11.5, the headman of the Kurudere Village in
Hakkari, Bedel Özkan, and villager Hasan Ates who were detained on May
8 by security forces are found assassinated out of the village. The
inhabitants of this village had a short time ago refused to serve as
pro-government village protectors.
11.5, a hundred students hold a demonstration at the
Kadiköy Square in Istanbul in protest against the rape of a high school
girl, but police disperse them by using force and detain 30
11.5, in Ankara, the Chief Inspector of the Health
Ministry, Namik Erdogan, who had been kidnapped on May 9 by
unidentified people is found assassinated in Kirikkale.
12.5, Kamil Gündogan (28) who had been detained by
gendarmes in Lice on April 29 is found buried at the city graveyard.
The legal medicine certified a number of torture traces on his body.
12.5, IHD Deputy-Chairman Sedat Aslantas is taken
into custody in Ankara. He is
accused of having signed a joint communiqué of democratic organizations
and trade unions announced on May 27, 1993 in Diyarbakir.
12.5, in Diyarbakir, the headman of the Agilli
Village, Nimet Barut who was detained six days earlier by
security forces is found assassinated in the mountains.
13.5, the former Mayor of Diyarbakir, Mehdi Zana is
arrested in Ankara by police on a court warrant.
13.5, in Suruc (Urfa), Mustafa Ates falls victim of
a political murder.
14.5, unidentified gunmen shoot dead Naci Asutay,
Ismail Asutay and Suphi Kaya in Diyarbakir
14.5, security forces raiding the Yolcati Village in
Bingöl, take peasants Resit Demirhan and Sabri Akdogan out of the
village and shoot them to death.
15.5, according to a recent report issued by a
special commission of the National Assembly, 1,477 people have fallen
victim of suspected murders within a ten-year period from 1984 to
1993. The annual numbers are reported as follows: 1984 (3), 1985 (5),
1986 (8), 1987 (5), 1988 (24), 1989 (48), 1990 (44), 1991 (68), 1992
(732), 1993 (540).
16.5, in Diyarbakir, unidentified gunmen shoot dead
Mehmet Emin Alkan and wound Aydin Eksi.
17.5, in Batman, a school director, Sitki Abdioglu
is shot dead by unidentified gunmen.
17.5, in Istanbul, a group of students demonstrating
against the price hikes are dispersed by police force, six students
17.5, the Anti-War Association (SKD) in Istanbul is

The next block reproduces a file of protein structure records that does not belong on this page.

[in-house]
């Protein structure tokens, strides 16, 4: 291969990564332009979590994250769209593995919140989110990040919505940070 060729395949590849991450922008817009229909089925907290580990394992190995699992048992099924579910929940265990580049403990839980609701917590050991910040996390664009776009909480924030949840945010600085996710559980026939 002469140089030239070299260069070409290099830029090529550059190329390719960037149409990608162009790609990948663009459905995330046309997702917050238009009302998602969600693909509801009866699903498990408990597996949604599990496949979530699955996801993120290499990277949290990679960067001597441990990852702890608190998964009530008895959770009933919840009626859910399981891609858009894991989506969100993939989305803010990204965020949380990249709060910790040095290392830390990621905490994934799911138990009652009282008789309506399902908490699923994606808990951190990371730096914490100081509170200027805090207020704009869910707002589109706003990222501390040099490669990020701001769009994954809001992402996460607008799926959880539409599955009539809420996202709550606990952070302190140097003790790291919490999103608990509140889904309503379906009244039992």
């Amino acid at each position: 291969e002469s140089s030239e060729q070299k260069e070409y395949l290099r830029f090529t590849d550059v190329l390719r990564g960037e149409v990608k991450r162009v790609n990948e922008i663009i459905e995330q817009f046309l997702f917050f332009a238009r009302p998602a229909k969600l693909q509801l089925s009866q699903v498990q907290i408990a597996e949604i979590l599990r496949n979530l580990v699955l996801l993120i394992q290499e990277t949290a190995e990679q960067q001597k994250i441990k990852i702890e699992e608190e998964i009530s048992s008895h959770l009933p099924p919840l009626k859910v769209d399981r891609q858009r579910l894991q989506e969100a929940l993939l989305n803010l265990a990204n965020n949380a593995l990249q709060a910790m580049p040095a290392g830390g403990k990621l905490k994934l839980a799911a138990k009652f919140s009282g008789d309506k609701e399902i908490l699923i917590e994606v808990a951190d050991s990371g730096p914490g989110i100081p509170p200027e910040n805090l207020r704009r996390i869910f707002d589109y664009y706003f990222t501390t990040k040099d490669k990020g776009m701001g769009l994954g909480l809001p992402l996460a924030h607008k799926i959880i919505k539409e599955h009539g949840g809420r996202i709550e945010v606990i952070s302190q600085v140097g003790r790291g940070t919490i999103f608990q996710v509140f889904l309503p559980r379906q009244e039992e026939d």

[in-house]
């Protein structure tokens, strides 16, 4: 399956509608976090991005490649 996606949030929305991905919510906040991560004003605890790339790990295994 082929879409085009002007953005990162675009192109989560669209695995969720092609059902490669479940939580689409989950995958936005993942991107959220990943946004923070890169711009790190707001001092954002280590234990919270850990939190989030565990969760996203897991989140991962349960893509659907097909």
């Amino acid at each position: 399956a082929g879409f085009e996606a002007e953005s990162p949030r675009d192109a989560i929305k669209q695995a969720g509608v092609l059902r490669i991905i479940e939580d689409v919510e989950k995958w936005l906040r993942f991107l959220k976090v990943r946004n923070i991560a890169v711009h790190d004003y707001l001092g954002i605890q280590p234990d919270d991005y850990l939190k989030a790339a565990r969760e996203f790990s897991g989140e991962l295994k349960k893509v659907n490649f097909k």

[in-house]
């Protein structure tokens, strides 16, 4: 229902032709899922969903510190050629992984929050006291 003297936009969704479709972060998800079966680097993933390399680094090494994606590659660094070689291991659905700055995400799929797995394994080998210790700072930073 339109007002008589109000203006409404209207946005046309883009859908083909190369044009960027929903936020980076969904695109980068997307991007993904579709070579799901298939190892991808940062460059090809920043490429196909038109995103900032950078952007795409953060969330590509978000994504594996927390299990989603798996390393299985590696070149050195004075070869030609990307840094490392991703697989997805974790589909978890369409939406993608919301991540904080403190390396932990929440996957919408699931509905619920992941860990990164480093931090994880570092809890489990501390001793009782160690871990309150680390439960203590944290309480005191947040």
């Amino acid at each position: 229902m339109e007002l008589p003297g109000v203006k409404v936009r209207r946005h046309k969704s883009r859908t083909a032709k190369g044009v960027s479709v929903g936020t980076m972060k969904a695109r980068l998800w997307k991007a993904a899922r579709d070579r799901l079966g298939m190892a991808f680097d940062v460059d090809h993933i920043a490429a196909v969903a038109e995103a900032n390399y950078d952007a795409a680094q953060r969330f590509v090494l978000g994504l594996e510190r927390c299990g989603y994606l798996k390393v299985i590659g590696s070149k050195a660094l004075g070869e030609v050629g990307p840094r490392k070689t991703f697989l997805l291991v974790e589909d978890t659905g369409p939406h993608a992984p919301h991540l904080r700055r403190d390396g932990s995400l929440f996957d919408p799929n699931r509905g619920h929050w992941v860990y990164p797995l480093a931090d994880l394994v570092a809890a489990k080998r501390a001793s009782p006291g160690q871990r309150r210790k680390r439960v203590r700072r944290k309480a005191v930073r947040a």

raided and closed by police. During the operation, ten people inside
are arrested. Among them are also three Germans: Walker Thomas,
Christon Arnich and Gerhart Lennert who are reportedly to be tried by
the military court of Turkish General Staff.
18.5, in Diyarbakir, high school student Kenan Aydin
is shot dead by unidentified gunmen.
19.5, in Istanbul, the churches Santa Maria and
Saint Antoine are destroyed by the explosion of bombs placed by
unidentified assailants. Some anonymous telephone calls to newspapers
claim that sabotages were carried out by the Islamist IBDA-C
24.5, in Gökcedag (Siirt), four shepherds detained
by soldiers are found assassinated.
24.5, Halil Alpsoy kidnapped in Istanbul on May 12
is found assassinated on the road Ankara-Kirikkale.
25.5, twenty-two trade union chairmen and 54 trade
union officials carrying out a hunger strike with the demand of trade
union rights for civil servants at the Guven Park in Ankara
are detained by police.
25.5, the headman of the Dibek Village in
Diyarbakir, Mehmet Sönmez, and 80-year old peasant Ali Yakar claims to
have been tortured by police after their detention on May 17. They say
having witnessed the torture to about 50 peasants brought from other
25.5, in Batman, an unidentified person is found
killed under torture.
27.5, in Tercan (Erzurum), a mob instigated by a
right-wing journal raided the Justice House to lynch eight people
detained for aiding the PKK.
27.5, in Diyarbakir, Mehmet Havas who disappeared
since May 25 is found assassinated within a sack.
27.5, unidentified gunmen shoot dead Arafat Ölmez
and Türkan Nardan in Adana.
28.5, in Idil, Hasan Kaya is shot dead by
28.5, a time-bomb is discovered and removed at the
Greek Orthodox Patriarch House just before a religious ceremony.
28.5, in Agri, police raiding the house of Mehmet
Güler shoot dead his 11-year old son Tuncer Güler and wound another son.
28.5, in Silvan, a 12-year old boy said to have been
tortured after his detention on May 25 by soldiers who were forcing him
to say the whereabouts of his elder brother Mehdi Kahraman.
31.5, in Ankara, security forces announce the arrest
of 12 Dev-Sol and 4 IBDA-C members during the last 10-day
PRESSURE ON THE MEDIA IN MAY
1.5, during May Day celebrations in Ankara and
Istanbul, a number of journalists are harassed and beaten by policemen.
Three TV correspondents, Ergün Erdil, Alptekin Aydogan and Bengi Morgül
are kept in detention for few hours and their cassettes seized.
1.5, the first issue of a new periodical, Sterka
Rizgari, and the issue N°102 of the weekly Azadi are confiscated by the
Istanbul SSC for separatist propaganda.
2.5, Sivas correspondent of the daily Özgür Gündem,
Ferec Cobanoglu, claims to have been tortured after his detention along
with a number of university students in custody.
2.5, the Court of Cassation ratified the sentence
against the director of the Pelê Sor Publishing House, Zeynel Abidin
Kizilyaprak. He was sentenced by the istanbul SSC to six months in
prison and TL 50 million in fine for having published a book entitled